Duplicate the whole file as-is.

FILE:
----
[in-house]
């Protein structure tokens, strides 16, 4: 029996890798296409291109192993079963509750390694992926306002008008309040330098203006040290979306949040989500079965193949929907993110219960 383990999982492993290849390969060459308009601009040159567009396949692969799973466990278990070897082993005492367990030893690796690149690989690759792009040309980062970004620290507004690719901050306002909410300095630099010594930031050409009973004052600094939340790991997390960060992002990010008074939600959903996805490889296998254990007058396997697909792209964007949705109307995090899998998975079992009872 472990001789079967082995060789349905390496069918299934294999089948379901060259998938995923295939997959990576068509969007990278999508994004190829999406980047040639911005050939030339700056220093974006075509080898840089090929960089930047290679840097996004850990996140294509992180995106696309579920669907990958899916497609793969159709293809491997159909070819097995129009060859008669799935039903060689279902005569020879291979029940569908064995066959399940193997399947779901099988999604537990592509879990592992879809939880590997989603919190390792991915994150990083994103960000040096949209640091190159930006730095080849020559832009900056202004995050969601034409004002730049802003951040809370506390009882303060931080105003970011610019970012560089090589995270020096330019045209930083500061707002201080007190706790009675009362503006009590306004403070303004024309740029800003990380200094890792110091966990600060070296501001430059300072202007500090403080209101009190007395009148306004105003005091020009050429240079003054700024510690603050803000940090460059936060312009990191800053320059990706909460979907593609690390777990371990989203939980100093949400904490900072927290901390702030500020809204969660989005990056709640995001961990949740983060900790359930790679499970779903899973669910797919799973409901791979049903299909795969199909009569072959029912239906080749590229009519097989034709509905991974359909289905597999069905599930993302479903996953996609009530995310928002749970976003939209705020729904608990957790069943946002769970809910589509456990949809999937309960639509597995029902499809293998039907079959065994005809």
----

[in-house]
């Protein structure tokens, strides 16, 4: 029996890798296409291109192993079963509750390694992926306002008008309040330098203006040290979306949040989500079965193949929907993110219960 383990999982492993290849390969060459308009601009040159567009396949692969799973466990278990070897082993005492367990030893690796690149690989690759792009040309980062970004620290507004690719901050306002909410300095630099010594930031050409009973004052600094939340790991997390960060992002990010008074939600959903996805490889296998254990007058396997697909792209964007949705109307995090899998998975079992009872 472990001789079967082995060789349905390496069918299934294999089948379901060259998938995923295939997959990576068509969007990278999508994004190829999406980047040639911005050939030339700056220093974006075509080898840089090929960089930047290679840097996004850990996140294509992180995106696309579920669907990958899916497609793969159709293809491997159909070819097995129009060859008669799935039903060689279902005569020879291979029940569908064995066959399940193997399947779901099988999604537990592509879990592992879809939880590997989603919190390792991915994150990083994103960000040096949209640091190159930006730095080849020559832009900056202004995050969601034409004002730049802003951040809370506390009882303060931080105003970011610019970012560089090589995270020096330019045209930083500061707002201080007190706790009675009362503006009590306004403070303004024309740029800003990380200094890792110091966990600060070296501001430059300072202007500090403080209101009190007395009148306004105003005091020009050429240079003054700024510690603050803000940090460059936060312009990191800053320059990706909460979907593609690390777990371990989203939980100093949400904490900072927290901390702030500020809204969660989005990056709640995001961990949740983060900790359930790679499970779903899973669910797919799973409901791979049903299909795969199909009569072959029912239906080749590229009519097989034709509905991974359909289905597999069905599930993302479903996953996609009530995310928002749970976003939209705020729904608990957790069943946002769970809910589509456990949809999937309960639509597995029902499809293998039907079959065994005809």